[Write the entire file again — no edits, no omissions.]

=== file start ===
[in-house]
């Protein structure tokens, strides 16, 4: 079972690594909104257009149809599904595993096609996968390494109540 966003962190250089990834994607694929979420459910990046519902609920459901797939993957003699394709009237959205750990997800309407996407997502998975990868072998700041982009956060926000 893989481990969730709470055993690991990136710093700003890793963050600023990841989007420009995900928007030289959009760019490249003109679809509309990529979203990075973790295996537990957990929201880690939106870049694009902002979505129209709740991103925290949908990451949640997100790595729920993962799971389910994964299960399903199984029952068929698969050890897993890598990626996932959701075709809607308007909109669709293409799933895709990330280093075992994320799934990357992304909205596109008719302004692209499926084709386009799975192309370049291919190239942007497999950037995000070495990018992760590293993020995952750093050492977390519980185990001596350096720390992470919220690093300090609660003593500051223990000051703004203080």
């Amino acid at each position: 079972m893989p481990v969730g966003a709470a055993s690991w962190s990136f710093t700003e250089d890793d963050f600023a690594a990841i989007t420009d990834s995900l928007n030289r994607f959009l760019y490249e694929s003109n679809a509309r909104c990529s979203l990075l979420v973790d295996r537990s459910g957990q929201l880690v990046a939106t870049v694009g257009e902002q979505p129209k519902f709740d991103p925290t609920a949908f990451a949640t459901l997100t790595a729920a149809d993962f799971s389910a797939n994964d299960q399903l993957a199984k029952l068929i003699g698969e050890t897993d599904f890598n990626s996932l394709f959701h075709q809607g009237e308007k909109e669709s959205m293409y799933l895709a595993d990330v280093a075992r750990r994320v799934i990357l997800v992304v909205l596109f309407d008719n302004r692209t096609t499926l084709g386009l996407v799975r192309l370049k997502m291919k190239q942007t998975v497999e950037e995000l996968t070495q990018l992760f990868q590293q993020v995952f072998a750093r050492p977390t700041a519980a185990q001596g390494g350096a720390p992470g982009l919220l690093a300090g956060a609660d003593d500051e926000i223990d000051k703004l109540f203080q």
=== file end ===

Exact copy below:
[in-house]
């Protein structure tokens, strides 16, 4: 079972690594909104257009149809599904595993096609996968390494109540 966003962190250089990834994607694929979420459910990046519902609920459901797939993957003699394709009237959205750990997800309407996407997502998975990868072998700041982009956060926000 893989481990969730709470055993690991990136710093700003890793963050600023990841989007420009995900928007030289959009760019490249003109679809509309990529979203990075973790295996537990957990929201880690939106870049694009902002979505129209709740991103925290949908990451949640997100790595729920993962799971389910994964299960399903199984029952068929698969050890897993890598990626996932959701075709809607308007909109669709293409799933895709990330280093075992994320799934990357992304909205596109008719302004692209499926084709386009799975192309370049291919190239942007497999950037995000070495990018992760590293993020995952750093050492977390519980185990001596350096720390992470919220690093300090609660003593500051223990000051703004203080």
């Amino acid at each position: 079972m893989p481990v969730g966003a709470a055993s690991w962190s990136f710093t700003e250089d890793d963050f600023a690594a990841i989007t420009d990834s995900l928007n030289r994607f959009l760019y490249e694929s003109n679809a509309r909104c990529s979203l990075l979420v973790d295996r537990s459910g957990q929201l880690v990046a939106t870049v694009g257009e902002q979505p129209k519902f709740d991103p925290t609920a949908f990451a949640t459901l997100t790595a729920a149809d993962f799971s389910a797939n994964d299960q399903l993957a199984k029952l068929i003699g698969e050890t897993d599904f890598n990626s996932l394709f959701h075709q809607g009237e308007k909109e669709s959205m293409y799933l895709a595993d990330v280093a075992r750990r994320v799934i990357l997800v992304v909205l596109f309407d008719n302004r692209t096609t499926l084709g386009l996407v799975r192309l370049k997502m291919k190239q942007t998975v497999e950037e995000l996968t070495q990018l992760f990868q590293q993020v995952f072998a750093r050492p977390t700041a519980a185990q001596g390494g350096a720390p992470g982009l919220l690093a300090g956060a609660d003593d500051e926000i223990d000051k703004l109540f203080q």